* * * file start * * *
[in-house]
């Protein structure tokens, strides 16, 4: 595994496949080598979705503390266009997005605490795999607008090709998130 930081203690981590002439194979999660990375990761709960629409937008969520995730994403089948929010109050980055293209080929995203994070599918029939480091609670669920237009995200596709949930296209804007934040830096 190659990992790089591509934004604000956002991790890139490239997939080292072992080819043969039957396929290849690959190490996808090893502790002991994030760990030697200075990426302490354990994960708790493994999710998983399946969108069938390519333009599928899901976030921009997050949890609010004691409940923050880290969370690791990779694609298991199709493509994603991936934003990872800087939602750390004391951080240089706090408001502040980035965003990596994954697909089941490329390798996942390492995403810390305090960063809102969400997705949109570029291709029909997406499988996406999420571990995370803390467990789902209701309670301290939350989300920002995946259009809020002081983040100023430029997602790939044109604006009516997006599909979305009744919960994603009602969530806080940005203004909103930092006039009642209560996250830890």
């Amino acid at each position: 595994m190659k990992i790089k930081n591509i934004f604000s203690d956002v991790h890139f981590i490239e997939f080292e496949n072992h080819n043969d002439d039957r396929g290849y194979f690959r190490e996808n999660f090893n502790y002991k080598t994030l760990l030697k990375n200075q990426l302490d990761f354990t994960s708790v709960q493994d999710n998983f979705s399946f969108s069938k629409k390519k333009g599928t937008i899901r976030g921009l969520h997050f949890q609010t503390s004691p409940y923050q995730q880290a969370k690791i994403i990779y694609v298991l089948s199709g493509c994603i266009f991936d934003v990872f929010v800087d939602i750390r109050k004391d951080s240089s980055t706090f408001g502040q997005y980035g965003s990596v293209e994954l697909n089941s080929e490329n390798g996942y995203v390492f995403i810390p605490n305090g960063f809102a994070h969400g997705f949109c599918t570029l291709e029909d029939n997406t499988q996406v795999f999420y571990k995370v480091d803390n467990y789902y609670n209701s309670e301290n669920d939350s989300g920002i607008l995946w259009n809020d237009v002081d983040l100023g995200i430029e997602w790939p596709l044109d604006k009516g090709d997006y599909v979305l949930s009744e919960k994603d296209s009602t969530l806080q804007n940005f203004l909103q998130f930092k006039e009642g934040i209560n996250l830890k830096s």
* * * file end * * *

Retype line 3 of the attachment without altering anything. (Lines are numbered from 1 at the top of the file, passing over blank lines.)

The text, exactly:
């Amino acid at each position: 595994m190659k990992i790089k930081n591509i934004f604000s203690d956002v991790h890139f981590i490239e997939f080292e496949n072992h080819n043969d002439d039957r396929g290849y194979f690959r190490e996808n999660f090893n502790y002991k080598t994030l760990l030697k990375n200075q990426l302490d990761f354990t994960s708790v709960q493994d999710n998983f979705s399946f969108s069938k629409k390519k333009g599928t937008i899901r976030g921009l969520h997050f949890q609010t503390s004691p409940y923050q995730q880290a969370k690791i994403i990779y694609v298991l089948s199709g493509c994603i266009f991936d934003v990872f929010v800087d939602i750390r109050k004391d951080s240089s980055t706090f408001g502040q997005y980035g965003s990596v293209e994954l697909n089941s080929e490329n390798g996942y995203v390492f995403i810390p605490n305090g960063f809102a994070h969400g997705f949109c599918t570029l291709e029909d029939n997406t499988q996406v795999f999420y571990k995370v480091d803390n467990y789902y609670n209701s309670e301290n669920d939350s989300g920002i607008l995946w259009n809020d237009v002081d983040l100023g995200i430029e997602w790939p596709l044109d604006k009516g090709d997006y599909v979305l949930s009744e919960k994603d296209s009602t969530l806080q804007n940005f203004l909103q998130f930092k006039e009642g934040i209560n996250l830890k830096s």